The state’s assisted suicide law will apparently live intact for at least another week.
The Minnesota Court of Appeals issued no decisions today at its regularly scheduled time. The Associated Press had earlier reported that a test of the state’s law was expected today.
Update 11:23 a.m. The Court of Appeals issued an unpublished opinion. Unlike published opinion, however, “unpublished opinion” do not set precedent and can be cited in future cases only in limited circumstances.
It said it is not persuaded that “speech advising or encouraging another in suicide has little social value and is comparable to the historically unprotected category of speech integral to criminal conduct because suicide is historically recognized as a ‘grievous public wrong akin to conduct statutorily identified as a crime.'”
“The state asserts only that speech intentionally advising or encouraging another in suicide is similar to speech integral to criminal conduct and therefore similarly unprotected. We disagree,” today’s opinion said.
It also instructed legislators on how to get around today’s ruling. “To protect vulnerable people from being coerced or unduly influenced to commit suicide, the state could draft a statute that prohibits only that speech,” Judge Louise Dovre Bjorkman wrote.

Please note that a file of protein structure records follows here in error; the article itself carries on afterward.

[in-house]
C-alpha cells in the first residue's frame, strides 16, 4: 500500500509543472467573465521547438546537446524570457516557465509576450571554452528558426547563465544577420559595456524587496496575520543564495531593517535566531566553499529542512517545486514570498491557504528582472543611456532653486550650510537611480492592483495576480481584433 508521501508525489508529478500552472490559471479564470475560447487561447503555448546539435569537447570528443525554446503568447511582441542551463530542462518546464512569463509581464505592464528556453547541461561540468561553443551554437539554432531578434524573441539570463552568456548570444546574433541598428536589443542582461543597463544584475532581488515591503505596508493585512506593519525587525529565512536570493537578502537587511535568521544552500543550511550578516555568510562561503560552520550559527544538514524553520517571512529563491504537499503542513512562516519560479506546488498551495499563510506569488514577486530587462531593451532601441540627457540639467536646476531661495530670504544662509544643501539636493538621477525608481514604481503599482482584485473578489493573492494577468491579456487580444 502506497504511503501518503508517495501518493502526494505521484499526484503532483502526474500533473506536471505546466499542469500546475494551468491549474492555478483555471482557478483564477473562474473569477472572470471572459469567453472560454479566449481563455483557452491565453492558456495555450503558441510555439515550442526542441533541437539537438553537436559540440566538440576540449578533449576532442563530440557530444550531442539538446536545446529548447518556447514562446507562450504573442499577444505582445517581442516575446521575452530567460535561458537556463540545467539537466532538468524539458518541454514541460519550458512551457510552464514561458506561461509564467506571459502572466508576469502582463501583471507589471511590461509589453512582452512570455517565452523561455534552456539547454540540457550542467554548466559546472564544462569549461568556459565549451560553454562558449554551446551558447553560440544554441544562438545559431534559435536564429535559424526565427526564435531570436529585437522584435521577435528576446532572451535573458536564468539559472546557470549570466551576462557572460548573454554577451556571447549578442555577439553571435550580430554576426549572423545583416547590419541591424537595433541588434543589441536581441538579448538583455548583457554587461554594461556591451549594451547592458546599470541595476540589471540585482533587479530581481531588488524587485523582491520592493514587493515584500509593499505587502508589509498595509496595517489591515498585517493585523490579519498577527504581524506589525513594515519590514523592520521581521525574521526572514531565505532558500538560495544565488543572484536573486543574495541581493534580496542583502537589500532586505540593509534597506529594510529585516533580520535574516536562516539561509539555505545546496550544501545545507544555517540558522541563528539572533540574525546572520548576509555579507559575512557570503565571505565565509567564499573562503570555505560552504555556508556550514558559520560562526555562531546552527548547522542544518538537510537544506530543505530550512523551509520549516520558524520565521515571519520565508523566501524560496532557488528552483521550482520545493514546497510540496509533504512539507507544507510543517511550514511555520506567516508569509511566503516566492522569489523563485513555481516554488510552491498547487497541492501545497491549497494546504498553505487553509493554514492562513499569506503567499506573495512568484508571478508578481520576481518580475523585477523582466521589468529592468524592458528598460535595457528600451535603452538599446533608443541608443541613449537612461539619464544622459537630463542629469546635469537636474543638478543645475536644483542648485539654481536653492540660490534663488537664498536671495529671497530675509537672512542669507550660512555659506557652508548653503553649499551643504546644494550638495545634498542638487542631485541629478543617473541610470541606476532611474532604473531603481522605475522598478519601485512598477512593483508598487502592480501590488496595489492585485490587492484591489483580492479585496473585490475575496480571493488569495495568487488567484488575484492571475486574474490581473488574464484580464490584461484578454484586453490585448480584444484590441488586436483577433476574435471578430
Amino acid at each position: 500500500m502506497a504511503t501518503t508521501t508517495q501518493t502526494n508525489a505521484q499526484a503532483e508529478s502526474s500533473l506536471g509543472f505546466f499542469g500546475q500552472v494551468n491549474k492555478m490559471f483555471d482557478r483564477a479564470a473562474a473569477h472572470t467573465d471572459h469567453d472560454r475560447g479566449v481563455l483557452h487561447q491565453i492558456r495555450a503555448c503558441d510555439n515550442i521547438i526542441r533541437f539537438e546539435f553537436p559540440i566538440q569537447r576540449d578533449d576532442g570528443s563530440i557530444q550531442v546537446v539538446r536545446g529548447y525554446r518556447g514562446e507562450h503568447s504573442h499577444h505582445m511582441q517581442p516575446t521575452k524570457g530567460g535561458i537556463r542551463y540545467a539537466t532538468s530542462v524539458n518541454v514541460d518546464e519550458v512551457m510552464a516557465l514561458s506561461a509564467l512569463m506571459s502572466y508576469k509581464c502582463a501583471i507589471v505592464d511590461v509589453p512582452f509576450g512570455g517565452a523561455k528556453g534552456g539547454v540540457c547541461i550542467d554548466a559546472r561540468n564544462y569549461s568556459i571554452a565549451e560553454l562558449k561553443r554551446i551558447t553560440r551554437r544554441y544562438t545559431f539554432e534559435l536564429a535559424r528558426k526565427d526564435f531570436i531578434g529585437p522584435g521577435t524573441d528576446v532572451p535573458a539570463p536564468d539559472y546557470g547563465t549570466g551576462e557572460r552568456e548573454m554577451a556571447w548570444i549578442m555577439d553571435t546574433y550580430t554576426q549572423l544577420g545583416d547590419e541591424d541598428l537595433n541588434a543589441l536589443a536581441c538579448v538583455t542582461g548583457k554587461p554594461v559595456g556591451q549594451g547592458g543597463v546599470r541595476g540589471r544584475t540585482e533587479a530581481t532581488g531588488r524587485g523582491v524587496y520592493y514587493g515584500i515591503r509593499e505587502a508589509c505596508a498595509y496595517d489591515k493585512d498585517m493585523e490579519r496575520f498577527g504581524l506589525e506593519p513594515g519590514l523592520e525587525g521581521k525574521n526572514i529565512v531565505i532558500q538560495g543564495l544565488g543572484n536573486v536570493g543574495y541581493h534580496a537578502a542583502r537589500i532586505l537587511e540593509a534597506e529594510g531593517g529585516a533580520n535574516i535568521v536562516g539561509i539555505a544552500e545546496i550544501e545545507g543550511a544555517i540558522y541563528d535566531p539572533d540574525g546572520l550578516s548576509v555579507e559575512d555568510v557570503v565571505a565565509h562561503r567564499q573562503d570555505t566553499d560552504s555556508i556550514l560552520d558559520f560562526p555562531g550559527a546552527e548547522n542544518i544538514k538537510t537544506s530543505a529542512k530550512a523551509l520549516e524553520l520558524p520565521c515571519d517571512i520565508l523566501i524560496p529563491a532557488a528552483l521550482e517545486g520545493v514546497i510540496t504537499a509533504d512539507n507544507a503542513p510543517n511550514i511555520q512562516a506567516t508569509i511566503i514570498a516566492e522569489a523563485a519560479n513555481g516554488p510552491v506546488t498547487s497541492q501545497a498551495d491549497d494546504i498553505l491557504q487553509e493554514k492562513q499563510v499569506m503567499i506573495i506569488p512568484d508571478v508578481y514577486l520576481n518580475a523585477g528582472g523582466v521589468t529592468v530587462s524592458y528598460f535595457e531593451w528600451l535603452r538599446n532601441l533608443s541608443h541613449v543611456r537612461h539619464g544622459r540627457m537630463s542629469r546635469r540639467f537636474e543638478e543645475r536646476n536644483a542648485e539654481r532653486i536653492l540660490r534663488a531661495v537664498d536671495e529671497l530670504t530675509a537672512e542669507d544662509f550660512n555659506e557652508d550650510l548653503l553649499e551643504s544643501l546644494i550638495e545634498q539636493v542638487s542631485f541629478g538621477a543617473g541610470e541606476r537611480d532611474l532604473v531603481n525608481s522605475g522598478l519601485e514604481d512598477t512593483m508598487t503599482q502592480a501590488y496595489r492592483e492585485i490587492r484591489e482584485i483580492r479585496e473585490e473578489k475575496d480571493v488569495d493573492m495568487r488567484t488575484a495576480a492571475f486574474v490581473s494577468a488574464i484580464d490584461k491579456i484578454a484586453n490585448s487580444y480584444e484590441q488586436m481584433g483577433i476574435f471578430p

Doreen Dunn suffered from a chronic condition and was said to be deeply depressed when she died in May 2007. Initially, her death was ruled via natural causes but Georgia authorities found documents that Dunn had consulted with the Final Exit Network shortly before her death. Dakota County prosecutor James Backstrom reopened the case.
Dakota County Judge Karen Asphaug threw out charges against the former head of a right-to-die group the Final Exit Network. But two other charges against other members for assisting in suicide remained.
In Minnesota, it’s a felony in Minnesota to assist, advise or encourage suicide. Asphaug ruled that the “advising” part infringes on free speech.
The Final Exit Network was profiled last year in a PBS Frontline documentary. It said the group is controversial within the right-to-die movement, because unlike other groups, it believes that the people they help don’t have to be terminally ill.